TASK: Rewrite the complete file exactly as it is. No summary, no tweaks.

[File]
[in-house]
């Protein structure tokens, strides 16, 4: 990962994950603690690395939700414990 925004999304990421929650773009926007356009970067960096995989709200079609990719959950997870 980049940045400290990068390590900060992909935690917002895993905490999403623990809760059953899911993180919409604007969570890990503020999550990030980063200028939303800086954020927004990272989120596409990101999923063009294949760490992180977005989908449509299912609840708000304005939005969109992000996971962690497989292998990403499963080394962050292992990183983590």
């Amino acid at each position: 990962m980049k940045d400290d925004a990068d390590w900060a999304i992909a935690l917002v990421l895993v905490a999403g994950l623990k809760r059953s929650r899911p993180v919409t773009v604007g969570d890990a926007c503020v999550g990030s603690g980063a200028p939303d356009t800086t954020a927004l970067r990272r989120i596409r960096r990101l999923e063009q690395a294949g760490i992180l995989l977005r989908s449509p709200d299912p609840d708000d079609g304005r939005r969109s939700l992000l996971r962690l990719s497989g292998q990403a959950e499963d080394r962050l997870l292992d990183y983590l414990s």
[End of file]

[in-house]
């Protein structure tokens, strides 16, 4: 990962994950603690690395939700414990 925004999304990421929650773009926007356009970067960096995989709200079609990719959950997870 980049940045400290990068390590900060992909935690917002895993905490999403623990809760059953899911993180919409604007969570890990503020999550990030980063200028939303800086954020927004990272989120596409990101999923063009294949760490992180977005989908449509299912609840708000304005939005969109992000996971962690497989292998990403499963080394962050292992990183983590």
């Amino acid at each position: 990962m980049k940045d400290d925004a990068d390590w900060a999304i992909a935690l917002v990421l895993v905490a999403g994950l623990k809760r059953s929650r899911p993180v919409t773009v604007g969570d890990a926007c503020v999550g990030s603690g980063a200028p939303d356009t800086t954020a927004l970067r990272r989120i596409r960096r990101l999923e063009q690395a294949g760490i992180l995989l977005r989908s449509p709200d299912p609840d708000d079609g304005r939005r969109s939700l992000l996971r962690l990719s497989g292998q990403a959950e499963d080394r962050l997870l292992d990183y983590l414990s």